#APSB2015: (1/2) How do we fight online child abuse?

MP-KNN teamData and Research, Events, Netiquette, Society, The Changing Youth2 Comments

This is Part 1 of a two-part feature. Read Part 2 here.

Online child abuse crosses borders and leaves no visible scars. How can one combat an invisible threat?

That was the focus of a panel discussion at Ako Para Sa Bata 2015: Cyberprotection of Children. Dr. Emma Llanto moderated the session, titled “Efforts to Fight Online Child Abuse.”

The panel included Leah Galgo, Department of Education Child Protection Officer; Dolores Alforte, Director of End Child Prostitution, Child Pornography and the Trafficking of Children (ECPAT); Ransom Avilla, Attaché for the Department of Homeland Security and Homeland Security Investigations in Manila; and Alwin De Leon, Country Manager of the Terre Des Hommes Netherlands-Philippine Country Office.

Investigating child abuse

Llanto started the discussion by asking Avilla how child abuse falls under the purview of American Homeland Security. Avilla explained that all matters related to immigration and customs are among the responsibilities of their agency. That also includes counter-terrorism and visa security matters. His department works closely with the NBI and the PNP, and their cybercrime divisions.

He said, “We also have a lot of cooperation and collaboration with the local Bureau of Immigration. If they are notified of an American who commits a crime here, Immigration will issue a hold-departure order immediately.”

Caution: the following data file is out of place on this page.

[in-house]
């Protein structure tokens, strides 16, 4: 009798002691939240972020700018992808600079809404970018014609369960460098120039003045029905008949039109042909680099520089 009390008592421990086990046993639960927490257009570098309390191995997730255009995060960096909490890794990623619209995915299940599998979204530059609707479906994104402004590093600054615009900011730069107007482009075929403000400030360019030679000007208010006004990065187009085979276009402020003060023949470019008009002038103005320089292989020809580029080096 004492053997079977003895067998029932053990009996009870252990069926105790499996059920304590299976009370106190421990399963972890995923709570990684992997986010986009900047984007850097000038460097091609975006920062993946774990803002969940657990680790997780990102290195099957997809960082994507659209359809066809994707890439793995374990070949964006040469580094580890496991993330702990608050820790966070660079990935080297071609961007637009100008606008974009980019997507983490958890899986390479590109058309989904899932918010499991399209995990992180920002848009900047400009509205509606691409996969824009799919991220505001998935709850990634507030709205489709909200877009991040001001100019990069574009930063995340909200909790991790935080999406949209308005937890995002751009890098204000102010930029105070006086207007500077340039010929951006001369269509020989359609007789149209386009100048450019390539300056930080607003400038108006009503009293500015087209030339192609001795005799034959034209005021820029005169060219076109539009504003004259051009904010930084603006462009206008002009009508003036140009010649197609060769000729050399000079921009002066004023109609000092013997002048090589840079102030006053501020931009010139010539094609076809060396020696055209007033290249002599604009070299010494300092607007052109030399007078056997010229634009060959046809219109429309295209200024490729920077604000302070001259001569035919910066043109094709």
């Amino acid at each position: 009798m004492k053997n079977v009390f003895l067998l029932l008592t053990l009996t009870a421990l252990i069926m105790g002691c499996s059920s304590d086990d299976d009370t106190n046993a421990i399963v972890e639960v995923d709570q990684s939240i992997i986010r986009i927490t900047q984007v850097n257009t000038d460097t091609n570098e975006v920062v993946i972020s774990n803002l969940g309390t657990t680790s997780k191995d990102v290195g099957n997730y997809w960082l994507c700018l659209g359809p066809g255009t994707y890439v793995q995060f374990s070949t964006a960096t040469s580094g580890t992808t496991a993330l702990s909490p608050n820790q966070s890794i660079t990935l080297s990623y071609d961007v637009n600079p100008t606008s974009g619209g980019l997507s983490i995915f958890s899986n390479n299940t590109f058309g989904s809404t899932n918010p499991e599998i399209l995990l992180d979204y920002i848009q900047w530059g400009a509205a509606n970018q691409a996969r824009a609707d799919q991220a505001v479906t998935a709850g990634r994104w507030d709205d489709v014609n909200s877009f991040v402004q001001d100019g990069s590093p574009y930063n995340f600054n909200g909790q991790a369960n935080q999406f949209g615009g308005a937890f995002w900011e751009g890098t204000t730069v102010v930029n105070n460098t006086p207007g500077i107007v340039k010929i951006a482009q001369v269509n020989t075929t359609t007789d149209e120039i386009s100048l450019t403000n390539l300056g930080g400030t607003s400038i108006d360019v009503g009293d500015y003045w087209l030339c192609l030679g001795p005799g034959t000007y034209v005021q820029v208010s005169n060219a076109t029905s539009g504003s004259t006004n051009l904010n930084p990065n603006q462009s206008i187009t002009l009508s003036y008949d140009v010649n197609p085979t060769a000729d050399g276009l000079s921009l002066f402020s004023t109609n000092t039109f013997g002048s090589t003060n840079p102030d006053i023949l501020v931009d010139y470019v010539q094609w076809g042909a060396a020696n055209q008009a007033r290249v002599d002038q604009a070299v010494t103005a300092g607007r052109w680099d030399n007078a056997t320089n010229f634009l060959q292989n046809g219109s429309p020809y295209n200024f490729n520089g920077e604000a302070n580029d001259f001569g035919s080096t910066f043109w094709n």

Good inter-agency cooperation is key to Avilla’s work in cyberprotection. “We monitor [perpetrators’] finances. Who’s sending money? And why are they sending money? We can charge them with crimes in the US.”

Becoming Sweetie

The panel also featured a short video documentary called “Becoming Sweetie.” Sweetie was a project of Terre Des Hommes, where researchers used the image of a computer-generated ten-year-old Filipino girl to entrap perpetrators of online child exploitation. Llanto asked, why a Filipina?

De Leon explained that they actually started out with the persona of an African boy, but perpetrators were not interested. They also tried Indonesian and Thai children, but received little response. The persona of Sweetie as a Filipina girl was what got the attention of perpetrators. Llanto surmised that Filipino physical appearance is very similar to that of children from other Southeast Asian countries, so perhaps Filipino proficiency in English had something to do with it.

De Leon shared that in April of 2015, they launched Sweetie 2.0, with the objective of stopping crime before it happens.

This is Part 1 of a two-part feature. Read Part 2 here.

Learn more about APSB2015 on its website and Facebook page. For details on the topics discussed in the conference, check out this program.

Check out photos from the event on Facebook and live social media coverage on Twitter!

2 Comments on “#APSB2015: (1/2) How do we fight online child abuse?”

  1. Pingback: #APSB2015: (2/2) Biggest gathering of advocates of child protection held in Cebu | Mulat Pinoy-Kabataan News Network (MP-KNN)

  2. Pingback: #APSB2015: Aftercare for Online Child Abuse Victims | Mulat Pinoy-Kabataan News Network (MP-KNN)

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